The Supreme Court of Canada today released reasons in R. v. Sekhon, 2014 SCC 15 regarding the admissibility of expert evidence. The accused crossed the border with 50kg of cocaine in a secret compartment underneath his truck. He claimed he had just been asked to move the truck and had no idea it was there.
The trial judge had allowed evidence from the expert police officer that he had never encountered a blind courier in his 1,000+ investigations. The trial judge found this one of the “very significant pieces of evidence.”
The Court of Appeal (Newbury J.A. dissenting) concluded that the impugned evidence was necessary and relevant and dismissed the appeal. Madam Justice Newbury concluded that this was anecdotal evidence with superficial attractiveness, particularly when coming from the mouth of an “expert.” If it is relevant to the particular accused, it is highly prejudicial. She would have allowed the appeal and ordered a new trial.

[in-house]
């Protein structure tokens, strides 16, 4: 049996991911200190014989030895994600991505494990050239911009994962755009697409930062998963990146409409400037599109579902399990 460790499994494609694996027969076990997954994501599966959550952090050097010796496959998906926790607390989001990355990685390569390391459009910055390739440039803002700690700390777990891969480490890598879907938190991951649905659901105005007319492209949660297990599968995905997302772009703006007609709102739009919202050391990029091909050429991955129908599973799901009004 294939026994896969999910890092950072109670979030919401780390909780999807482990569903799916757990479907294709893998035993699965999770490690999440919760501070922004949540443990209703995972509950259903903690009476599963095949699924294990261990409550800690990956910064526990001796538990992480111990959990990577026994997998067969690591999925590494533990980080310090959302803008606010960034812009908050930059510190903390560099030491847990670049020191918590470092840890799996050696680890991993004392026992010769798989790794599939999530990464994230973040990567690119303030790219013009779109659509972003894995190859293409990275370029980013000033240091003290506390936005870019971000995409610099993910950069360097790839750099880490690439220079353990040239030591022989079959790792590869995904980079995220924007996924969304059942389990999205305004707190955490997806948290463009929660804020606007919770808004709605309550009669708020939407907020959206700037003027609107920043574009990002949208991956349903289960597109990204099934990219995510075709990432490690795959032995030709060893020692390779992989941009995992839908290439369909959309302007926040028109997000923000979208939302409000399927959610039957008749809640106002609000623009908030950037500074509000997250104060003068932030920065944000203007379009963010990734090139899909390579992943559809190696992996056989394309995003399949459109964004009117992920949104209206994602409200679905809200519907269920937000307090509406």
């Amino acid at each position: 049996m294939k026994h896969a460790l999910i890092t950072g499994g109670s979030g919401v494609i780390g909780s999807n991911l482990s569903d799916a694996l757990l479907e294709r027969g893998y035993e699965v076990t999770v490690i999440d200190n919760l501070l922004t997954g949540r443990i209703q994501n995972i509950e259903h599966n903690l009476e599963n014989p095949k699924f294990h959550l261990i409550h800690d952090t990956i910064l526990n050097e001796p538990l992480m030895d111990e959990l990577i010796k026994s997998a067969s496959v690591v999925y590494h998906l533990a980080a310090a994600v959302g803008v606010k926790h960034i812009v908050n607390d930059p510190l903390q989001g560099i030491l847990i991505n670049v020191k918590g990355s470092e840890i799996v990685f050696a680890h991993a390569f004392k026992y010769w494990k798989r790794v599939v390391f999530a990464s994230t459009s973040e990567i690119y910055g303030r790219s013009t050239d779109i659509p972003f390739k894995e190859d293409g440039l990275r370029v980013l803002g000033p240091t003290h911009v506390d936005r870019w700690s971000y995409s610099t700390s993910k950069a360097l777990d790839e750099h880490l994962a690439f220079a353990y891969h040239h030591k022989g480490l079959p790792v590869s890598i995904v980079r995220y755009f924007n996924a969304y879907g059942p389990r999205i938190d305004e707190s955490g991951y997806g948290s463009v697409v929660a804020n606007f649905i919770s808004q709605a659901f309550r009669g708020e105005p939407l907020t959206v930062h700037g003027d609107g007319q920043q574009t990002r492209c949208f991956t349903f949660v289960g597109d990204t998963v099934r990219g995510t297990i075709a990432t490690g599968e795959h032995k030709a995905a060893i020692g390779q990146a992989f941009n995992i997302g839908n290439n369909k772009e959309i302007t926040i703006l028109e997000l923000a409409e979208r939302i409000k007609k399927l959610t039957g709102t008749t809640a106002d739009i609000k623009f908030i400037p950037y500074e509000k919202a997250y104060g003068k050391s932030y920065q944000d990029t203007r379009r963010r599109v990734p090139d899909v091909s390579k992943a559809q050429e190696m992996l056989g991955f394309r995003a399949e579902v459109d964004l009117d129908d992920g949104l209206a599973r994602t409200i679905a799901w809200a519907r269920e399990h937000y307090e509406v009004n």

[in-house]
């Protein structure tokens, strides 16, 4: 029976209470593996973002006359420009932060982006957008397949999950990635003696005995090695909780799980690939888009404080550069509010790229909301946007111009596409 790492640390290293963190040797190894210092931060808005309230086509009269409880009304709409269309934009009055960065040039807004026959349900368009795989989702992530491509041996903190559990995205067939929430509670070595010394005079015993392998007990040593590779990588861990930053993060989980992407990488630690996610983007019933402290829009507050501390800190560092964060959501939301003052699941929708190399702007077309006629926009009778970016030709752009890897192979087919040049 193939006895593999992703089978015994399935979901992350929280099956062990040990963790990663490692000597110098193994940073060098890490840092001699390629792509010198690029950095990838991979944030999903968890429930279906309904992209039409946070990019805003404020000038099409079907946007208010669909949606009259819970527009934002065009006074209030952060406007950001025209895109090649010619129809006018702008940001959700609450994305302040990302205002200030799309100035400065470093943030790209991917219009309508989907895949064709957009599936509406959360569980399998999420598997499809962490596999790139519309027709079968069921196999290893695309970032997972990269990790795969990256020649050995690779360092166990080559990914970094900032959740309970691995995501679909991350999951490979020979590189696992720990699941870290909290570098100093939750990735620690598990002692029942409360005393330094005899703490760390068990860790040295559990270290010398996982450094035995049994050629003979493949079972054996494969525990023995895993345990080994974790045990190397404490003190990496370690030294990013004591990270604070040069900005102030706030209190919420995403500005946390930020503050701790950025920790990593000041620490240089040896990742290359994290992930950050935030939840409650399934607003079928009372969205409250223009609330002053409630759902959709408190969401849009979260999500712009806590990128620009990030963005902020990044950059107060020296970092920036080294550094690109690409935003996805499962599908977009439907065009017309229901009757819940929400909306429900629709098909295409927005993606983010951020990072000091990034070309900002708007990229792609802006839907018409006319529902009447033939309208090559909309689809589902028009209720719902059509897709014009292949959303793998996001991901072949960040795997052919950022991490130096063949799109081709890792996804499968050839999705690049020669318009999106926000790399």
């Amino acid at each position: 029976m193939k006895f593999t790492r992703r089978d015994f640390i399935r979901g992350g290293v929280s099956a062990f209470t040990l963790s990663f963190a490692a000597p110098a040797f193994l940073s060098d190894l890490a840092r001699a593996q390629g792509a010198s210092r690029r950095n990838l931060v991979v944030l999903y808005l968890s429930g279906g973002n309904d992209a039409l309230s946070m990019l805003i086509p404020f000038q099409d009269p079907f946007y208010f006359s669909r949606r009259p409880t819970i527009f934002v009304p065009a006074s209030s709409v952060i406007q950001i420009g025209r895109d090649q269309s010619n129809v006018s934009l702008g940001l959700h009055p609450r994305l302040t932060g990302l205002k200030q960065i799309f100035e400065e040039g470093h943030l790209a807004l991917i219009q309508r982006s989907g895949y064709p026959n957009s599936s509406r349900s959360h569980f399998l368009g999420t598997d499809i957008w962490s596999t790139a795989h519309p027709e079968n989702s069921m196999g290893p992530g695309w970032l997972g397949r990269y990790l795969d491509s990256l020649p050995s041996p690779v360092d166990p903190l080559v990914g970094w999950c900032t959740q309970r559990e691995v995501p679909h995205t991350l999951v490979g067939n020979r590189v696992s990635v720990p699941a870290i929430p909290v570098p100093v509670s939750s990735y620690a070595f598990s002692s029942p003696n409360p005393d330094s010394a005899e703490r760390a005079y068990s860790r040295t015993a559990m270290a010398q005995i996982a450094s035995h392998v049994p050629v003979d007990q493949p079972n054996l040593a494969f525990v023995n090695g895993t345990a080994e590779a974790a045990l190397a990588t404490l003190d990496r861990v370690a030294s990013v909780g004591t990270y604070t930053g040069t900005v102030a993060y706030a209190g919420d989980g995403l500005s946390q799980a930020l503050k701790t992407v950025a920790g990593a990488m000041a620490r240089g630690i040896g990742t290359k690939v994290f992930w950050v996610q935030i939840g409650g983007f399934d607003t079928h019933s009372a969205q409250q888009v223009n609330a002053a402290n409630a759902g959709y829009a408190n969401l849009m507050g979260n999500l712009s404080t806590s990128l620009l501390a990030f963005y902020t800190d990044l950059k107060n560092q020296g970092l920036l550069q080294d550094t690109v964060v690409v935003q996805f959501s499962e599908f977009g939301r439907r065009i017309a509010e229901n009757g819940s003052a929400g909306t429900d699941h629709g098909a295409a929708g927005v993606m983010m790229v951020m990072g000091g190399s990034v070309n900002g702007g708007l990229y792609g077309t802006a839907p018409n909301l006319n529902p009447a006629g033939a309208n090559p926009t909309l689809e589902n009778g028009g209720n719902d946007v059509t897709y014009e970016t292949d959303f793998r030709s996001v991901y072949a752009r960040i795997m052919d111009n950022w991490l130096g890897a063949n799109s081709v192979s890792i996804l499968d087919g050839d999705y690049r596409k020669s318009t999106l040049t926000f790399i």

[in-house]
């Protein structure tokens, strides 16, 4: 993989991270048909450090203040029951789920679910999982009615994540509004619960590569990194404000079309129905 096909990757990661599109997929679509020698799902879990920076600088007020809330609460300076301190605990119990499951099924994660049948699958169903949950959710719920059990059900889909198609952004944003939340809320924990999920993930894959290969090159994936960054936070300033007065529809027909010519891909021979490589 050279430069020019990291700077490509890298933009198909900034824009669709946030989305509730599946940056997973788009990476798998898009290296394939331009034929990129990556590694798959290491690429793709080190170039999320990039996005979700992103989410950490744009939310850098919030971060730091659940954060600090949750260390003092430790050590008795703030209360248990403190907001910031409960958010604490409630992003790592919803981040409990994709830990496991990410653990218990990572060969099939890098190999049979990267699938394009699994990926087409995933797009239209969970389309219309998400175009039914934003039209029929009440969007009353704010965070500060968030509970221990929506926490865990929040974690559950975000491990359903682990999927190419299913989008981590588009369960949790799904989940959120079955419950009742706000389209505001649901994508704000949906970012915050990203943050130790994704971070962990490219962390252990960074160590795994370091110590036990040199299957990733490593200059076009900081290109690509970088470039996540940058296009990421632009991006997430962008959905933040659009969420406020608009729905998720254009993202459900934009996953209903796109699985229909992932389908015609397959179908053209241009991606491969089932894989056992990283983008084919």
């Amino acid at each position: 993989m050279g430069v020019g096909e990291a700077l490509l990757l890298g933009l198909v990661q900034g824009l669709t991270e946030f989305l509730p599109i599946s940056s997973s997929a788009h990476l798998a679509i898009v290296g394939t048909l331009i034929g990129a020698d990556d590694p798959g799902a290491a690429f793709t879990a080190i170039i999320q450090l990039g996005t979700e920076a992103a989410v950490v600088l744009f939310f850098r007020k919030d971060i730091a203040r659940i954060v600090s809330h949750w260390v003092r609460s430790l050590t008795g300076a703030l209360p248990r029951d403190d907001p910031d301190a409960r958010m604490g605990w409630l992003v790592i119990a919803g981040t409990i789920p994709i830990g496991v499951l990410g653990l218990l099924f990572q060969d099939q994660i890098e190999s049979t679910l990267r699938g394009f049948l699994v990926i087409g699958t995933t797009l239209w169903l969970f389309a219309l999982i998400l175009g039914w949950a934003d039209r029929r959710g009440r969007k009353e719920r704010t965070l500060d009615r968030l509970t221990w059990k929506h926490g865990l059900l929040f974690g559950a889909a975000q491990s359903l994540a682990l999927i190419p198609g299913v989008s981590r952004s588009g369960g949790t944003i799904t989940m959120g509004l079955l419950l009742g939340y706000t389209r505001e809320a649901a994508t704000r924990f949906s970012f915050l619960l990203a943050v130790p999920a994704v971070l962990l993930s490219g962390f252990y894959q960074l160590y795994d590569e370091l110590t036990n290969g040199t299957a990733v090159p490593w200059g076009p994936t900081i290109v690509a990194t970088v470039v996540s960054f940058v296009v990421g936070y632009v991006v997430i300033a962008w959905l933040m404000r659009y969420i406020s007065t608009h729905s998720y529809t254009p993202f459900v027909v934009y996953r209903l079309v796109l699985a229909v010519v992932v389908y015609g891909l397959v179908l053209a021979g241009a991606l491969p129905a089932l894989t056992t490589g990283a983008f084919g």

The SCC largely agreed with Justice Newbury’s dissent with all 7 concluding the evidence was inadmissible. The Court reiterated that admissibility depends on the Mohan criteria of relevance, necessity, the absence of an exclusionary rule, and a properly qualified expert. However, the trial judge cannot simply consider the Mohan criteria at the outset of the expert’s testimony. The judge must do his or her best to ensure that the expert’s testimony remains within the proper boundaries of expert evidence throughout.
While accepting that the expert’s evidence on this point was improperly admitted, the majority applied the curative proviso in s. 686(1)(b)(iii) to sustain the conviction. The dissent (C.J. McLachlin and LeBel J.) would have ordered a new trial.